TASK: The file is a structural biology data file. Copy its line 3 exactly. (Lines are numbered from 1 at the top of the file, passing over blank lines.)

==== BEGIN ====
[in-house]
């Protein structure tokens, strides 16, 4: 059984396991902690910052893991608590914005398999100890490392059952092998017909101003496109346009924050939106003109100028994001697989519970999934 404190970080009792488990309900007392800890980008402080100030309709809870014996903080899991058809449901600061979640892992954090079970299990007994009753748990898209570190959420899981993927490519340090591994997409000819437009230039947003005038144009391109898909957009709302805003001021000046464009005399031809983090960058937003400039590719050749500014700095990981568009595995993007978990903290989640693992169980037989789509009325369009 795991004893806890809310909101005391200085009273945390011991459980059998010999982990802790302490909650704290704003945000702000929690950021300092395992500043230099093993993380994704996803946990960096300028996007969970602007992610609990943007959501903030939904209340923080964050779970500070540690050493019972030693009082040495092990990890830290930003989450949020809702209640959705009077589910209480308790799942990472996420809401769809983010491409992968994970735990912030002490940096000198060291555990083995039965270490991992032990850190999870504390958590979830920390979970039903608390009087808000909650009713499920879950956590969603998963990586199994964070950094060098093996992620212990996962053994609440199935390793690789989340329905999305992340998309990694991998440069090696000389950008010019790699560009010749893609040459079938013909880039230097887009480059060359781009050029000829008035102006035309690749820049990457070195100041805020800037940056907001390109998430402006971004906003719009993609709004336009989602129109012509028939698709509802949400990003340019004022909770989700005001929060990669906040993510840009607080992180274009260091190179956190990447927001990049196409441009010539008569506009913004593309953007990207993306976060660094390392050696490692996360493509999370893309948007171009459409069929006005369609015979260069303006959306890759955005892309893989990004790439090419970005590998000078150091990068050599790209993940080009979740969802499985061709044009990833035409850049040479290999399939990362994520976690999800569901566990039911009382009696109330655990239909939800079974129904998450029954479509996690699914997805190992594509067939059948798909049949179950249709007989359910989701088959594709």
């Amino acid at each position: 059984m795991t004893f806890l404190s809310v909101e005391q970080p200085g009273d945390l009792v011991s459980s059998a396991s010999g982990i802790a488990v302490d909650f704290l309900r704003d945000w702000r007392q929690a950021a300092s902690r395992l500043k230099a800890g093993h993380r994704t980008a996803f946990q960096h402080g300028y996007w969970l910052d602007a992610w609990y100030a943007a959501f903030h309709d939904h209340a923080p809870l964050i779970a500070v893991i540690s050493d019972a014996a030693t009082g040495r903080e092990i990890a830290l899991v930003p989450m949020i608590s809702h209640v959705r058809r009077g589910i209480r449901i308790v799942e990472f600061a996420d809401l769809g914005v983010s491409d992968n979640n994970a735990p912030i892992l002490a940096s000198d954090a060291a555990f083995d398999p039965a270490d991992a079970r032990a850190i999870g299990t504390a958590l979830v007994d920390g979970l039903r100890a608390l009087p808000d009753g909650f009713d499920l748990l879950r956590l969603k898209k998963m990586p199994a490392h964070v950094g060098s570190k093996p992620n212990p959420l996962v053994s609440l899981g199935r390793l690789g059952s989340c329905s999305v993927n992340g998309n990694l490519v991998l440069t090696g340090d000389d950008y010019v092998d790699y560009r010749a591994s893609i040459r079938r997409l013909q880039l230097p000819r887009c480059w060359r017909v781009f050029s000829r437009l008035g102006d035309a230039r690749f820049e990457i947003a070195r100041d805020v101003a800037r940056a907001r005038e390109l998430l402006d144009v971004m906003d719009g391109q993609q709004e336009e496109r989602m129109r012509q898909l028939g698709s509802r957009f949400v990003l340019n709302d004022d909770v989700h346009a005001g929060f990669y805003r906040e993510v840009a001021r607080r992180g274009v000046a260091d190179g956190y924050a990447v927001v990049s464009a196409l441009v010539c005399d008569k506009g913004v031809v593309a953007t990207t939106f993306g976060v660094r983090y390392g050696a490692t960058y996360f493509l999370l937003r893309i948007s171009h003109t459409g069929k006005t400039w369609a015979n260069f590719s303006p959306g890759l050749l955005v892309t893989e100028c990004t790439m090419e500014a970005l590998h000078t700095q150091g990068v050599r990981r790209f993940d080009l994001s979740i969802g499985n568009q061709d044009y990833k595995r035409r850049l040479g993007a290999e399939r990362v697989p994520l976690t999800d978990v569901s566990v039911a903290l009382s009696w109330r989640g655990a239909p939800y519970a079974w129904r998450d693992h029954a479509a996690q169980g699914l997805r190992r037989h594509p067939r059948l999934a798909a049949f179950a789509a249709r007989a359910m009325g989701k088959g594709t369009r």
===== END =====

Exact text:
């Amino acid at each position: 059984m795991t004893f806890l404190s809310v909101e005391q970080p200085g009273d945390l009792v011991s459980s059998a396991s010999g982990i802790a488990v302490d909650f704290l309900r704003d945000w702000r007392q929690a950021a300092s902690r395992l500043k230099a800890g093993h993380r994704t980008a996803f946990q960096h402080g300028y996007w969970l910052d602007a992610w609990y100030a943007a959501f903030h309709d939904h209340a923080p809870l964050i779970a500070v893991i540690s050493d019972a014996a030693t009082g040495r903080e092990i990890a830290l899991v930003p989450m949020i608590s809702h209640v959705r058809r009077g589910i209480r449901i308790v799942e990472f600061a996420d809401l769809g914005v983010s491409d992968n979640n994970a735990p912030i892992l002490a940096s000198d954090a060291a555990f083995d398999p039965a270490d991992a079970r032990a850190i999870g299990t504390a958590l979830v007994d920390g979970l039903r100890a608390l009087p808000d009753g909650f009713d499920l748990l879950r956590l969603k898209k998963m990586p199994a490392h964070v950094g060098s570190k093996p992620n212990p959420l996962v053994s609440l899981g199935r390793l690789g059952s989340c329905s999305v993927n992340g998309n990694l490519v991998l440069t090696g340090d000389d950008y010019v092998d790699y560009r010749a591994s893609i040459r079938r997409l013909q880039l230097p000819r887009c480059w060359r017909v781009f050029s000829r437009l008035g102006d035309a230039r690749f820049e990457i947003a070195r100041d805020v101003a800037r940056a907001r005038e390109l998430l402006d144009v971004m906003d719009g391109q993609q709004e336009e496109r989602m129109r012509q898909l028939g698709s509802r957009f949400v990003l340019n709302d004022d909770v989700h346009a005001g929060f990669y805003r906040e993510v840009a001021r607080r992180g274009v000046a260091d190179g956190y924050a990447v927001v990049s464009a196409l441009v010539c005399d008569k506009g913004v031809v593309a953007t990207t939106f993306g976060v660094r983090y390392g050696a490692t960058y996360f493509l999370l937003r893309i948007s171009h003109t459409g069929k006005t400039w369609a015979n260069f590719s303006p959306g890759l050749l955005v892309t893989e100028c990004t790439m090419e500014a970005l590998h000078t700095q150091g990068v050599r990981r790209f993940d080009l994001s979740i969802g499985n568009q061709d044009y990833k595995r035409r850049l040479g993007a290999e399939r990362v697989p994520l976690t999800d978990v569901s566990v039911a903290l009382s009696w109330r989640g655990a239909p939800y519970a079974w129904r998450d693992h029954a479509a996690q169980g699914l997805r190992r037989h594509p067939r059948l999934a798909a049949f179950a789509a249709r007989a359910m009325g989701k088959g594709t369009r």